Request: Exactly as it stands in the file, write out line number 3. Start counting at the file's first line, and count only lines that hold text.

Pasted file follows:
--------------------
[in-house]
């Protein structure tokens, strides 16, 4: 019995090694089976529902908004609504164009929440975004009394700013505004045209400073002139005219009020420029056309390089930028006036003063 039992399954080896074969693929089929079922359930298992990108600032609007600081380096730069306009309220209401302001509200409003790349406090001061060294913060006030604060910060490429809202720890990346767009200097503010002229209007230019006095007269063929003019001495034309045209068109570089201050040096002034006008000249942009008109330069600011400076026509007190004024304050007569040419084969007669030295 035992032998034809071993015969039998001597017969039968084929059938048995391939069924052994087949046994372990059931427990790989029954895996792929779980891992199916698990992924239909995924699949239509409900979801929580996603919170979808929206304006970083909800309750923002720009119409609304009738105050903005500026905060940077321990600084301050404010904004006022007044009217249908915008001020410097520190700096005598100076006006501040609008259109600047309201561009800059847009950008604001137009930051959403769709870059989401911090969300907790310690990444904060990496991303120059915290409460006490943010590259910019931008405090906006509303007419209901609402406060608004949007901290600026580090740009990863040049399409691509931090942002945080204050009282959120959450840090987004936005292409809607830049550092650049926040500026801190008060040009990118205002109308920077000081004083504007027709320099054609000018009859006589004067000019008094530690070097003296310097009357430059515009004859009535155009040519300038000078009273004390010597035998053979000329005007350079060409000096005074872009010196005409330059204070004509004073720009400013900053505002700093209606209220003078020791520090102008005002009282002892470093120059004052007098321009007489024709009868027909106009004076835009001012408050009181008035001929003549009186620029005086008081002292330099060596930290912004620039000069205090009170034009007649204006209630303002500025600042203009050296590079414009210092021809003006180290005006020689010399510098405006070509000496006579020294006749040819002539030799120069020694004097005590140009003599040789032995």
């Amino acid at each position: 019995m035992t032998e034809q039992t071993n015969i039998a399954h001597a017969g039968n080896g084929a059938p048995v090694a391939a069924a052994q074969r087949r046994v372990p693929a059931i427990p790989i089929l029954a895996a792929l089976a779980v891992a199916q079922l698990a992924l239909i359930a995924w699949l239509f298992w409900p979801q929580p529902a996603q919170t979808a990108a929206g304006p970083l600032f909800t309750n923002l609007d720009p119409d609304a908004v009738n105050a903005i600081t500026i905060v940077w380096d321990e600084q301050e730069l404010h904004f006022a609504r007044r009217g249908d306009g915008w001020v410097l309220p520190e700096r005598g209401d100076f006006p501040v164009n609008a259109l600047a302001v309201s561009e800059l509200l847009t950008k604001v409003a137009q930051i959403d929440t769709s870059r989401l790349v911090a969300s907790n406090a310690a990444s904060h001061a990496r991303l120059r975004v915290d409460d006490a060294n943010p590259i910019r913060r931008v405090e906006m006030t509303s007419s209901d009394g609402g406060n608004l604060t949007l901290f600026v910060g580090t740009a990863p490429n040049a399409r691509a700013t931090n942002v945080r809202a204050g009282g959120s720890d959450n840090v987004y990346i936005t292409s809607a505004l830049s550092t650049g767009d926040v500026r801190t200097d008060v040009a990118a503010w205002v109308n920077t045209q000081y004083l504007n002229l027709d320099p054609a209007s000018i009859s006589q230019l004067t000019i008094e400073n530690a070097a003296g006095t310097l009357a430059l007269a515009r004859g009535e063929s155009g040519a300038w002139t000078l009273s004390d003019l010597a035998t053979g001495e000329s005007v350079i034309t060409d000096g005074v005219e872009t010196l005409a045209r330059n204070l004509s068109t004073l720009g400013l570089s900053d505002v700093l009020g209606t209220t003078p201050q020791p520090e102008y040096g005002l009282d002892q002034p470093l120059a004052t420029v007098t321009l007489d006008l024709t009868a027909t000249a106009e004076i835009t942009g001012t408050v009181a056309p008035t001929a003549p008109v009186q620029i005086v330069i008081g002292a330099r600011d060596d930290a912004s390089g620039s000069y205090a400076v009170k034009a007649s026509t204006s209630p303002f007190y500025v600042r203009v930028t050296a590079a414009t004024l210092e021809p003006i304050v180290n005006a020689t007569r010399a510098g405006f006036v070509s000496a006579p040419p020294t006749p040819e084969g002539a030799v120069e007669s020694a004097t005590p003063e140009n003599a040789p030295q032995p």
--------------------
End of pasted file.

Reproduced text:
């Amino acid at each position: 019995m035992t032998e034809q039992t071993n015969i039998a399954h001597a017969g039968n080896g084929a059938p048995v090694a391939a069924a052994q074969r087949r046994v372990p693929a059931i427990p790989i089929l029954a895996a792929l089976a779980v891992a199916q079922l698990a992924l239909i359930a995924w699949l239509f298992w409900p979801q929580p529902a996603q919170t979808a990108a929206g304006p970083l600032f909800t309750n923002l609007d720009p119409d609304a908004v009738n105050a903005i600081t500026i905060v940077w380096d321990e600084q301050e730069l404010h904004f006022a609504r007044r009217g249908d306009g915008w001020v410097l309220p520190e700096r005598g209401d100076f006006p501040v164009n609008a259109l600047a302001v309201s561009e800059l509200l847009t950008k604001v409003a137009q930051i959403d929440t769709s870059r989401l790349v911090a969300s907790n406090a310690a990444s904060h001061a990496r991303l120059r975004v915290d409460d006490a060294n943010p590259i910019r913060r931008v405090e906006m006030t509303s007419s209901d009394g609402g406060n608004l604060t949007l901290f600026v910060g580090t740009a990863p490429n040049a399409r691509a700013t931090n942002v945080r809202a204050g009282g959120s720890d959450n840090v987004y990346i936005t292409s809607a505004l830049s550092t650049g767009d926040v500026r801190t200097d008060v040009a990118a503010w205002v109308n920077t045209q000081y004083l504007n002229l027709d320099p054609a209007s000018i009859s006589q230019l004067t000019i008094e400073n530690a070097a003296g006095t310097l009357a430059l007269a515009r004859g009535e063929s155009g040519a300038w002139t000078l009273s004390d003019l010597a035998t053979g001495e000329s005007v350079i034309t060409d000096g005074v005219e872009t010196l005409a045209r330059n204070l004509s068109t004073l720009g400013l570089s900053d505002v700093l009020g209606t209220t003078p201050q020791p520090e102008y040096g005002l009282d002892q002034p470093l120059a004052t420029v007098t321009l007489d006008l024709t009868a027909t000249a106009e004076i835009t942009g001012t408050v009181a056309p008035t001929a003549p008109v009186q620029i005086v330069i008081g002292a330099r600011d060596d930290a912004s390089g620039s000069y205090a400076v009170k034009a007649s026509t204006s209630p303002f007190y500025v600042r203009v930028t050296a590079a414009t004024l210092e021809p003006i304050v180290n005006a020689t007569r010399a510098g405006f006036v070509s000496a006579p040419p020294t006749p040819e084969g002539a030799v120069e007669s020694a004097t005590p003063e140009n003599a040789p030295q032995p």